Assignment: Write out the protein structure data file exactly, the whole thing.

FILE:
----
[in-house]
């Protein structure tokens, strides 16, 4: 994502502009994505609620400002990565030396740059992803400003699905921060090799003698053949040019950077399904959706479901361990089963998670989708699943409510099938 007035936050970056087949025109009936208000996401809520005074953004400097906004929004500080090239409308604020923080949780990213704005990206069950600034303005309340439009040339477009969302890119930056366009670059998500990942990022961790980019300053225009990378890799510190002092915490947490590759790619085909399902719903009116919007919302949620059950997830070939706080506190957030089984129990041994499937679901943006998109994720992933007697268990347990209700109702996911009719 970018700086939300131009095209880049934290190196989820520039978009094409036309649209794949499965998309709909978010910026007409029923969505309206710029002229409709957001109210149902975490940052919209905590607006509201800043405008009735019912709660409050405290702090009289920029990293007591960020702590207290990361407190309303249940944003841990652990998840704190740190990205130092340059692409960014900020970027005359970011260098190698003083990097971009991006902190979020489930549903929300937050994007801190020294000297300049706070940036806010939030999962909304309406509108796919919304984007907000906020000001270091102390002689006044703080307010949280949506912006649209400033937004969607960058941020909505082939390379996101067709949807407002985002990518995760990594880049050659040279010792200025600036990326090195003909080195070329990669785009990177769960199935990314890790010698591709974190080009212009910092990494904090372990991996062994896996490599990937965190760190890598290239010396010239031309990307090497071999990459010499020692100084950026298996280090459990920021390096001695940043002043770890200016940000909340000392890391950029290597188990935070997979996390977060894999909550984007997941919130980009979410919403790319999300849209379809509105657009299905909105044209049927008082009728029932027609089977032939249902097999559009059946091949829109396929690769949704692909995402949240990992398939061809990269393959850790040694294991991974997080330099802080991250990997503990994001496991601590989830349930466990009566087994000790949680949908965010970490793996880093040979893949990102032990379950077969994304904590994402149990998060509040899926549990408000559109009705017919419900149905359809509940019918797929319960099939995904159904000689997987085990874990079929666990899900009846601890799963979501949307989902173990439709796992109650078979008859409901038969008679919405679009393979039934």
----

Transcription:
[in-house]
């Protein structure tokens, strides 16, 4: 994502502009994505609620400002990565030396740059992803400003699905921060090799003698053949040019950077399904959706479901361990089963998670989708699943409510099938 007035936050970056087949025109009936208000996401809520005074953004400097906004929004500080090239409308604020923080949780990213704005990206069950600034303005309340439009040339477009969302890119930056366009670059998500990942990022961790980019300053225009990378890799510190002092915490947490590759790619085909399902719903009116919007919302949620059950997830070939706080506190957030089984129990041994499937679901943006998109994720992933007697268990347990209700109702996911009719 970018700086939300131009095209880049934290190196989820520039978009094409036309649209794949499965998309709909978010910026007409029923969505309206710029002229409709957001109210149902975490940052919209905590607006509201800043405008009735019912709660409050405290702090009289920029990293007591960020702590207290990361407190309303249940944003841990652990998840704190740190990205130092340059692409960014900020970027005359970011260098190698003083990097971009991006902190979020489930549903929300937050994007801190020294000297300049706070940036806010939030999962909304309406509108796919919304984007907000906020000001270091102390002689006044703080307010949280949506912006649209400033937004969607960058941020909505082939390379996101067709949807407002985002990518995760990594880049050659040279010792200025600036990326090195003909080195070329990669785009990177769960199935990314890790010698591709974190080009212009910092990494904090372990991996062994896996490599990937965190760190890598290239010396010239031309990307090497071999990459010499020692100084950026298996280090459990920021390096001695940043002043770890200016940000909340000392890391950029290597188990935070997979996390977060894999909550984007997941919130980009979410919403790319999300849209379809509105657009299905909105044209049927008082009728029932027609089977032939249902097999559009059946091949829109396929690769949704692909995402949240990992398939061809990269393959850790040694294991991974997080330099802080991250990997503990994001496991601590989830349930466990009566087994000790949680949908965010970490793996880093040979893949990102032990379950077969994304904590994402149990998060509040899926549990408000559109009705017919419900149905359809509940019918797929319960099939995904159904000689997987085990874990079929666990899900009846601890799963979501949307989902173990439709796992109650078979008859409901038969008679919405679009393979039934």